The Anthropocene in British and Australian Fiction and Film

Course title: Anthropocene in British and Australian Fiction and Film
Instructor: Dr. Iva Polak, Assoc. Prof.
ECTS credit: 6
Language: English
Duration: Semester 4 or 6
Status: Elective
Enrolment requirements: Introduction to English Literature 1 i 2
Course description: We will discuss cultural implications of the Anthropocene, a new geological era in which humans have become a geological force on a planetary scale to be reckoned with. Starting with Timothy Morton’s claim that man is “the detective and the criminal” (Dark Ecology, 2016), we will consider a selection of British and Australian novels which fictionalise and project into the future a series of issues affecting the present climate and our planet: fossil fuel burning, global warming, decreased biological diversity, global population increase, climate refugees. The selected works use satire and irony, and since they are voiced from different cultural, ethnic and gender positions, they offer different recipes for avoiding/surviving the end of the world.
Objectives : Students will get to know the implication of the new geological era and how it has influenced cultural production from the UK and Australia.
Course requirements: The final grade is based on continuous assessment which includes regular attendance (max. 4 unattended classes), preparation for and participation in class, writing small assignments, timely submission of the final paper, and obligatory sitting for midterm and endterm exam. The paper is worth 35%, midterm and endterm exams are worth 50% and other elements of continuous assessment are worth 15% of the final grade. Students must meet all requirements of continuous assessment.
The exact date of the mid-term exam is defined in cooperation with the students. Topics for the  main written assignment (student paper) are selected in week 8.

Week by week schedule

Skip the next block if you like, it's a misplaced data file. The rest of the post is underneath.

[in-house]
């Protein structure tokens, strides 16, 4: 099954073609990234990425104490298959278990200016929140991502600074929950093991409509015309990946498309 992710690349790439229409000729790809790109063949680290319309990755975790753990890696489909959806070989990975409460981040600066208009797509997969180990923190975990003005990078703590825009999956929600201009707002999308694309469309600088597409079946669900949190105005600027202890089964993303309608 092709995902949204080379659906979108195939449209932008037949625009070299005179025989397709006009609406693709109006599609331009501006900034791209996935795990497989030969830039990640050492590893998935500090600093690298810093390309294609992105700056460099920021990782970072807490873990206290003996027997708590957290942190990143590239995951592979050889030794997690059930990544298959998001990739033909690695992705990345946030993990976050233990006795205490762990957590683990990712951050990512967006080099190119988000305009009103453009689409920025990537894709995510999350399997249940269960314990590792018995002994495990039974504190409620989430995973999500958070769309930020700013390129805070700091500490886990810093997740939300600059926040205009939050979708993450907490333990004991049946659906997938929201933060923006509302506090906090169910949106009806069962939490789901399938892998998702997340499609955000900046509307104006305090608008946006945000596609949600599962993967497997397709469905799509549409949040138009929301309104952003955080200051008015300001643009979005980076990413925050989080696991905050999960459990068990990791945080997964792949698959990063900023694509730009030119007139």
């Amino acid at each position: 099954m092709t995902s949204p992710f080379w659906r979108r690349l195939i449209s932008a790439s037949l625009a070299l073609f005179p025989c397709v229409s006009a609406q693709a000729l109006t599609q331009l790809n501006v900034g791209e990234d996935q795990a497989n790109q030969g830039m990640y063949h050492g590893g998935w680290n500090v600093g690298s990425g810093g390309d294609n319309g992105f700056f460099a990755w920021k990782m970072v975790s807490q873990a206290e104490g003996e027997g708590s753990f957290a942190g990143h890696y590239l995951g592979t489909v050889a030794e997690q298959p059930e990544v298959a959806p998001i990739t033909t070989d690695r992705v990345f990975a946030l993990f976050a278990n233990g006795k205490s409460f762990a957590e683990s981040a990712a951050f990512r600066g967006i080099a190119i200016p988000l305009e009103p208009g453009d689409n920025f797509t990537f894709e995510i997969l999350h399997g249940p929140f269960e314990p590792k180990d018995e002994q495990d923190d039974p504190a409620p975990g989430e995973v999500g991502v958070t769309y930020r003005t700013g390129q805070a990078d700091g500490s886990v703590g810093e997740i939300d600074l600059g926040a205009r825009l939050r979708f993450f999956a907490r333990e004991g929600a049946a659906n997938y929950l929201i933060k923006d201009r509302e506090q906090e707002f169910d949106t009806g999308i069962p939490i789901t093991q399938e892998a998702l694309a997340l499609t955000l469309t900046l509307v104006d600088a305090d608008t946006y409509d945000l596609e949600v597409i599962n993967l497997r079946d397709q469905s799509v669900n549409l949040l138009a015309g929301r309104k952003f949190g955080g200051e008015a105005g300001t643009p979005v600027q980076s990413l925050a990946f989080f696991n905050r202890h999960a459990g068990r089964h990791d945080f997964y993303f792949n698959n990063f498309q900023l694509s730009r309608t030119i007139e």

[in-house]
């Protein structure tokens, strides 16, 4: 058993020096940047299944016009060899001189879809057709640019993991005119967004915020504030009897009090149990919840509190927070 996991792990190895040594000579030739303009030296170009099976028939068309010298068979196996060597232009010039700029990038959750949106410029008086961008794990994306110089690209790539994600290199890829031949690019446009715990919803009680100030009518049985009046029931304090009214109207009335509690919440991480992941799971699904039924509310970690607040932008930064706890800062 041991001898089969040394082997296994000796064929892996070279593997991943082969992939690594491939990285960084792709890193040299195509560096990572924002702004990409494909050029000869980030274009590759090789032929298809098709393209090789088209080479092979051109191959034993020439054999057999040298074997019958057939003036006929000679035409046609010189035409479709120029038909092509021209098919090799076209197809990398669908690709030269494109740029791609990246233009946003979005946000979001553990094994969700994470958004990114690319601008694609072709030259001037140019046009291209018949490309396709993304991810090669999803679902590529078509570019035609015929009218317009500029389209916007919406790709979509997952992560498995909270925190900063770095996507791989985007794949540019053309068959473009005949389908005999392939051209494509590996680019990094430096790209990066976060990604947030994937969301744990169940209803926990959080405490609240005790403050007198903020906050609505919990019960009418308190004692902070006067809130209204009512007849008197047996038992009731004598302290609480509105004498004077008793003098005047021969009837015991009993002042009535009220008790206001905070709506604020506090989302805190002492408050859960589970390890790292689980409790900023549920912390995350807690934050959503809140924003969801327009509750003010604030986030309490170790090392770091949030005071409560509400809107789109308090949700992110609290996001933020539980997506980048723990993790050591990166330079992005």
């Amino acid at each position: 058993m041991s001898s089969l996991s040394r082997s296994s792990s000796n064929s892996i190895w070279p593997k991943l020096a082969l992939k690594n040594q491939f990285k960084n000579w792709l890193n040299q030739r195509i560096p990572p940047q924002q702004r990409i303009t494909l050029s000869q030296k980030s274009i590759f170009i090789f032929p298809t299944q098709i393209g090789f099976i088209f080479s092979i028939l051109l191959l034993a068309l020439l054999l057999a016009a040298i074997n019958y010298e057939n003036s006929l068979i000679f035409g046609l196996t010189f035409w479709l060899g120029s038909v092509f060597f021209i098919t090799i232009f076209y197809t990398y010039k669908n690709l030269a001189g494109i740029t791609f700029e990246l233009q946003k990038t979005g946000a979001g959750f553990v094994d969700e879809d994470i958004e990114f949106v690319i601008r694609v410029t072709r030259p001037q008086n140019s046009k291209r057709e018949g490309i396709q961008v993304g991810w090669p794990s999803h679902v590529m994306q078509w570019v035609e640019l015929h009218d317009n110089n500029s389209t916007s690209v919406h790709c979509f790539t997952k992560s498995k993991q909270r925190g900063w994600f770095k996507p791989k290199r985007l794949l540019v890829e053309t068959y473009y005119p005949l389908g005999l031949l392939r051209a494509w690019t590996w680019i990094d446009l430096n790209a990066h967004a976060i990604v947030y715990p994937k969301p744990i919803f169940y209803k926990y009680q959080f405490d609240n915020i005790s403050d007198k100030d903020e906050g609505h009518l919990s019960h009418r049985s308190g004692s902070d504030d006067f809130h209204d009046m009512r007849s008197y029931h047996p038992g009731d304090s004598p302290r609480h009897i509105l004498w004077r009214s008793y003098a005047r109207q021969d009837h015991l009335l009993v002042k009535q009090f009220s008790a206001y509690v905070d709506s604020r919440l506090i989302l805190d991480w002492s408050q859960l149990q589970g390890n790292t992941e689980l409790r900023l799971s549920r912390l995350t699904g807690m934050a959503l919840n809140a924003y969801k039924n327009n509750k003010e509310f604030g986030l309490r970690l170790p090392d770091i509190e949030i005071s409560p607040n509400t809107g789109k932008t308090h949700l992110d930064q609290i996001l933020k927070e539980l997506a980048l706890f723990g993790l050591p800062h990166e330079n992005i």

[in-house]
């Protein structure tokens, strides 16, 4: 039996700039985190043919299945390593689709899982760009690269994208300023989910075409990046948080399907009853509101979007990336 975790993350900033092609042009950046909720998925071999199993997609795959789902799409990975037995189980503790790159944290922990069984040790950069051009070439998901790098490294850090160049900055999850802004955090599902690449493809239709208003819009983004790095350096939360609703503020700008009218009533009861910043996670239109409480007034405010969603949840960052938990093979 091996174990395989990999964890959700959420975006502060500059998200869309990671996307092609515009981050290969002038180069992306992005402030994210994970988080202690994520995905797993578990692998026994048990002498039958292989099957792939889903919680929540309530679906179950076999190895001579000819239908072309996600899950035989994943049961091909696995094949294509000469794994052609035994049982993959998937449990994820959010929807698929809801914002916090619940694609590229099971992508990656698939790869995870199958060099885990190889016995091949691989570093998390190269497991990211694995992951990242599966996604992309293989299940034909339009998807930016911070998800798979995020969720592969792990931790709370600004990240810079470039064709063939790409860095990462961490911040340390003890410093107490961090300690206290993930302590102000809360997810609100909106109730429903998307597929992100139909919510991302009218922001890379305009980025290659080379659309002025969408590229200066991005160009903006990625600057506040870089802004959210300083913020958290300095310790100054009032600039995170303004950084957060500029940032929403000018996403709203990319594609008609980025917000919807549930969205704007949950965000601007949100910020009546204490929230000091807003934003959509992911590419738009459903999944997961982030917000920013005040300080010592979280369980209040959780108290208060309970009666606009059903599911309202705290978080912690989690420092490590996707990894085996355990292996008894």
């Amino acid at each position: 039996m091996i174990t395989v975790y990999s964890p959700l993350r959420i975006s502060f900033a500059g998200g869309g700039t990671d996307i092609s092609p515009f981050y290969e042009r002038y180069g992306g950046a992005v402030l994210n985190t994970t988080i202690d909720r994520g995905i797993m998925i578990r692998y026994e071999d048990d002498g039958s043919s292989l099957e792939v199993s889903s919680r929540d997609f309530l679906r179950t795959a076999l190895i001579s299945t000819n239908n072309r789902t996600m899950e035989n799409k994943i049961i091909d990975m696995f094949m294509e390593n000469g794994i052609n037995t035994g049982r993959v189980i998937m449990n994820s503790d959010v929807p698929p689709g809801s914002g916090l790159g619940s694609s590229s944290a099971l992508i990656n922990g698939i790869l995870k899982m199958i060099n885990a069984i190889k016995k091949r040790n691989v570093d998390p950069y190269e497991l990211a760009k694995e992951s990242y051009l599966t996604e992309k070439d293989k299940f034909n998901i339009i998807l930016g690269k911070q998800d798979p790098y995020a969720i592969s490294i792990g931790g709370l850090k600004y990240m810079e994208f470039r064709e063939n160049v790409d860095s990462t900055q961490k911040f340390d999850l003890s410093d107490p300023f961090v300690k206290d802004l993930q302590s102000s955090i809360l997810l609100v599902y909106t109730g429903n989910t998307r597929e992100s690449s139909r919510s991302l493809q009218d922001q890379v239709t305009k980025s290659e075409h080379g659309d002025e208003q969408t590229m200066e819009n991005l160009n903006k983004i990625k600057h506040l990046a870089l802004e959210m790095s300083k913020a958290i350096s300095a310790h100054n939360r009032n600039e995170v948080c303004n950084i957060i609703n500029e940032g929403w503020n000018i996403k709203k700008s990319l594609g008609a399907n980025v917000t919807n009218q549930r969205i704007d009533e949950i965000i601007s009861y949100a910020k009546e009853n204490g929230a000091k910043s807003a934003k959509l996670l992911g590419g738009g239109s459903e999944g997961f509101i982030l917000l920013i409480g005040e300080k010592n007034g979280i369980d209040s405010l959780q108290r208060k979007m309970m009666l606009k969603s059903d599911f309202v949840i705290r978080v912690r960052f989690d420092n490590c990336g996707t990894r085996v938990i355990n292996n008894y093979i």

WEEK 1

Introduction into the Anthropocene (anthropos vs homo, Anthropocene, Capitalocene, Chthulucene, anthropocentrism, post/trans/humanism, hyperobject, ecological thought…)
WEEK 2
British fiction and film of the Anthropocene (ecology, climate, dystopia, genre hybridity) 
WEEK 3
J. G. Ballard. High Rise (1975)
WEEK 4
High Rise (2015), dir. Ben Wheatley
WEEK 5
The Age of Stupid (2009), dir. Franny Armstrong, documentary; An Inconvenient Truth (2006), dir. Davis Guggenheim, documentary
WEEK 6
Saci Lloyd. It’s the End of the World As We Know It (2015)
WEEK 7
Midterm exam; preparation for student paper
WEEK 8
Jeanette Winterson. The Stone Gods (2007).
WEEK 9
Australian fiction and film of the Anthropocene (ecology, climate, dystopia, genre hybridity) 
WEEK 10
This Changes Everything (2015) dir. Avi Levis, documentary
WEEK 11
Mireille Juchau. The World Without Us (2018)
WEEK 12
Alexis Wright: The Swan Book (2013)
WEEK 13
Alexis Wright: The Swan Book (2013) cont.
WEEK 14
Final discussion; endterm exam

Reading list:
Novels

J. G. Ballard. High Rise (1975)
Saci Lloyd. It’s the End of the World As We Know It (2015)
Jeanette Winterson. The Stone Gods (2007)
Mireille Juchau. The World Without Us (2015)
Alexis Wright: The Swan Book (2013)

Critical editions:
– Bhabha, Homi K. “Notes on Globalisation and Ambivalence”, Cultural Politics in a Global Age: Uncertainty, Solidarity and Innovation, David Held i Henrietta L. Moore (ed.), Oxford Oneworld, 2007: 36-47.
– Braidotti, Rosi and Maria Hlavajova (eds.) Posthuman Glossary, Bloomsbury Academic, 2018. (terminology)
– Chakrabarty, Dipesh. “The Climate of History: Four Theses”, Critical Inquiry 35, 2009: 197-222.
– Clark, Timothy. The Cambridge Introduction to Literature and the Environment (Cambridge Introductions to Literature), 2011. (selection)
– Meneley, Tobians and Jesse Oak Taylor (eds). Anthropocene Reading: Literary History in Geological Times. PennState University Press, 2017. (selection)
– Trexler, Adam. Anthropocene Fictions: The Novel in a Time of Climate Change (Under the Sign of Nature), University of Virginia Press, 2015. (selection)
– Usher, Phillilp John, “ Untranslating the Anthropocene”, Diacritics, 44:3, 2016: 56-77. 

Further reading (optional):
– Clark, Timothy. Ecocriticism on the Edge: The Anthropocene as a Threshold Concept., Bloomsbury Academic, 2015.
– Hulme, Mike. Why We Disagree about Climate Change: Understanding Controversy, Inaction and Opportunity, 4th Ed, Cambridge University Press, 2009.
– Moore, Jason W. (ed.), Anthropocene or Capitalocene? Nature, History and the Crisis of Capitalism, PM Press, 2016.
– Morton, Timothy. Dark Ecology: For a Logic of Future Existence, Columbia University Press, 2016.
– Morton, Timothy. Hyperobjects: Philosophy and Ecology after the End of the World (Posthumanities), University of Minnesota Press 2013.
– Morton, Timothy. The Ecological Thought, Harvard University Press (2010) 2012.

All textual and audiovisual materials are provided in electronic format.